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My name is Eric Moore. Sometimes you might see me online as the design thinker. And I work alongside simplicity consultants over at Microsoft, helping young or new leaders go to market with interesting communications, product marketing, and overall leadership communication. And today, I want to talk to you about something that's very near and dear to that line of work, but also to what I'm focusing on, which is next generation leadership. And that really is a focus around compassionate and curious communication. How do we not only put empathy forward out into the world? How do we lead with empathy? But how do we stay curious, before we start solving problems as leaders? But before we begin, I want to ask a couple of questions of you out there.
I know for me, it's all of these and so much more. And I suspect for you out there it is, too. But I also want to put a little twist on this question. What is it that you think attracts the clients to you? Is it your experience, your expertise, maybe it's something else like engagement. And arguably, it is all three, but I think it's this last one engagement. That's really critical. And for me, it means taking engagement, and making it equal leadership. Because what you're doing is as a consultant is you yes, you're having an engaging conversation. But you're setting as a model for the people whom you're working with as a leader yourself.
But let's take this a step further, and really unpack what it means to be a leader and what leadership means, at least from these pair of eyes.
We'll start with the state of leadership. Arguably, it's in high demand, we've gone through a tumultuous time in the pandemic, and now we're coming out of it. So there is a real demand for empathetic leadership. Unfortunately, it's in low supply. And you can look around among you and make that argument yourself. But the numbers are showing from HBr to LinkedIn articles. In fact, I took some time just to look at some of the people and thought leaders that I follow on LinkedIn. And they're making it known from Gen Z to millennials to older groups. There's a real big problem leadership and it's broken. Whether it's from hiring people, to dealing with conflict resolution to mindset like Tim Denning puts here. Imagine if we were taught that getting fired, wasn't failure, but redirection. Unfortunately, a lot of leaders don't express themselves in this way. And I suspect they really want to, they just haven't been shown the way. And this is where I think we can come in as consultants and start to set that standard. But let's take it a step further, and really unpack leadership. There are some thought leaders out there on leadership, for lack of better words, like Brene Brown, Julia Gayle, Adam Grant and Simon Sinek, they each come to the table, on leadership in their own unique way. But there's a pattern that emerges among them that I've seen, and they look through a singular lens of empathy. Now, empathy is a big, heavy, overused word that I'm sure a lot of you have seen, particularly if you're active on LinkedIn. But I wanted to spend some time really unpacking empathy and how to drive better leadership. So we go through our little sequence here.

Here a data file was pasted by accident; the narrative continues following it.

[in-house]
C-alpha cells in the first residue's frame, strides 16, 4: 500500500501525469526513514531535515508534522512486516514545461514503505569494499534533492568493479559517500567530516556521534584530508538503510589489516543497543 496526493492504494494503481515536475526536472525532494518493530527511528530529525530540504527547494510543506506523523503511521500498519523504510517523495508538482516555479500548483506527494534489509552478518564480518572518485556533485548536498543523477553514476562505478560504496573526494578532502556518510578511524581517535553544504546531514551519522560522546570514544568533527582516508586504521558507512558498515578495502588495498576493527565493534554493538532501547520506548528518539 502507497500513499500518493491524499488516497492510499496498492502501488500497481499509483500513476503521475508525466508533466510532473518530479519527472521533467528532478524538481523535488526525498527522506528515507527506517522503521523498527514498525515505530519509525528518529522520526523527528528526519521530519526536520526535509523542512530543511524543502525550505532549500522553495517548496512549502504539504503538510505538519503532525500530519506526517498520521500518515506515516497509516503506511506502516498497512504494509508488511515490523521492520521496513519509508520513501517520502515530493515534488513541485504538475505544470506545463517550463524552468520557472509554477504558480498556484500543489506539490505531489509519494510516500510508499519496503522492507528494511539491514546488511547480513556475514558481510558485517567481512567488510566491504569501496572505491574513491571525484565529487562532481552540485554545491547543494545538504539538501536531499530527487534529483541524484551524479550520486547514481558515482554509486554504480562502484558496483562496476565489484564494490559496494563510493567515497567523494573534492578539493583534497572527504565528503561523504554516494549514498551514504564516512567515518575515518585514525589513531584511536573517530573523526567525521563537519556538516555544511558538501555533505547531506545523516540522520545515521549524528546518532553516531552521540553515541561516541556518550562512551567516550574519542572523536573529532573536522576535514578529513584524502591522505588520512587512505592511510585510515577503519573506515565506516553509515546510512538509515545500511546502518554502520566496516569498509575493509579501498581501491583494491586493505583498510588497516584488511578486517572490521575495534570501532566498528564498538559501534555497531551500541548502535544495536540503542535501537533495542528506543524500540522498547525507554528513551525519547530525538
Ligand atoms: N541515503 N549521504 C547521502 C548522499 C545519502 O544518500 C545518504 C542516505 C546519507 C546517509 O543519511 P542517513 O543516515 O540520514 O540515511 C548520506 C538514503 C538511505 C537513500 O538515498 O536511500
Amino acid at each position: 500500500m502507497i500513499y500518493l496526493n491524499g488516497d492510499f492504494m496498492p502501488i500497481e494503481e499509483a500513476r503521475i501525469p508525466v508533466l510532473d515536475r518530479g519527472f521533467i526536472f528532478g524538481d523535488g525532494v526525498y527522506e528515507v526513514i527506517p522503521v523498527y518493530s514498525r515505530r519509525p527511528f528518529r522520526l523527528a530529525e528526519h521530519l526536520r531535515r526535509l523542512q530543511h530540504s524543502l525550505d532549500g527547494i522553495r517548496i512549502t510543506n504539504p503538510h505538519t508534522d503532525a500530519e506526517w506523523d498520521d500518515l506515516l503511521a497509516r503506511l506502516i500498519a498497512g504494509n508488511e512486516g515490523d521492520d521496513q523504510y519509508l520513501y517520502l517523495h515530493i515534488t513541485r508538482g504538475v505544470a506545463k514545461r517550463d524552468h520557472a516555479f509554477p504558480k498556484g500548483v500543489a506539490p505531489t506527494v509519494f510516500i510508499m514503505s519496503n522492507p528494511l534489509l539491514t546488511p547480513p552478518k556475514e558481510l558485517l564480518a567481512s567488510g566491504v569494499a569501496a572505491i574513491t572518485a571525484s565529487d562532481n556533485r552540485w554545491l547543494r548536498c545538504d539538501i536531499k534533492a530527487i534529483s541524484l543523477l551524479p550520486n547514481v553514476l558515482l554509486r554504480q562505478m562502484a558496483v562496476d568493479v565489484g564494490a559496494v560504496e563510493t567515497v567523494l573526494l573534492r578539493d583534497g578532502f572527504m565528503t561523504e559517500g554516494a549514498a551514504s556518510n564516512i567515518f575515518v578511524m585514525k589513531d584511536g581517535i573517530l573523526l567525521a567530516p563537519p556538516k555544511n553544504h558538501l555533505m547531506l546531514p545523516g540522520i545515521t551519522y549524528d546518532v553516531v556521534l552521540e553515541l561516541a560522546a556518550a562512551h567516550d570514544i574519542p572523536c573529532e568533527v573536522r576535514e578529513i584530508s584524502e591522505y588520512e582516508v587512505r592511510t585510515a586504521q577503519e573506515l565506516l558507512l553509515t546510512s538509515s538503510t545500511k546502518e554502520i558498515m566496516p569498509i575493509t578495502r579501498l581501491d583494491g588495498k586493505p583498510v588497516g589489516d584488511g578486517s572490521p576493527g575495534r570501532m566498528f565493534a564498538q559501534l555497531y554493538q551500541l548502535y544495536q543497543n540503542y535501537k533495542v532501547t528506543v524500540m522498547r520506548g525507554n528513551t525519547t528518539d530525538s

Empathy can be defined in three ways as it is by Daniel Goleman in his book, Emotional Intelligence. Initially, what they came to find out is empathy has three parts. It's either cognitive, it's emotional, and it's compassionate. So let's break down these a little bit further. So you might have empathy. And you think, great, I'm just feeling a certain way towards a certain set of messages that I'm receiving. But what cognitive says is that you indeed understand that perspective, but you don't have to go through the physicality or the motions of what you're hearing, it's most leaders can do this today. And what we're tapping into is taking it a step further, by looking at the emotional component. This is where you might have either experienced a similar situation, or you can feel it emotionally. Compassion takes it a step further, and says, not only do you actually understand the perspective and feel it, but you're compelled to help somebody, in this case, who's ever sharing that message with you.
So, I want to pause here and just share my definition of leadership, knowing how empathy is defined. That is, it's creating a balance between cognitive and emotional empathy, to act without becoming overwhelmed with your own feelings, or jumping into a problem-solving process.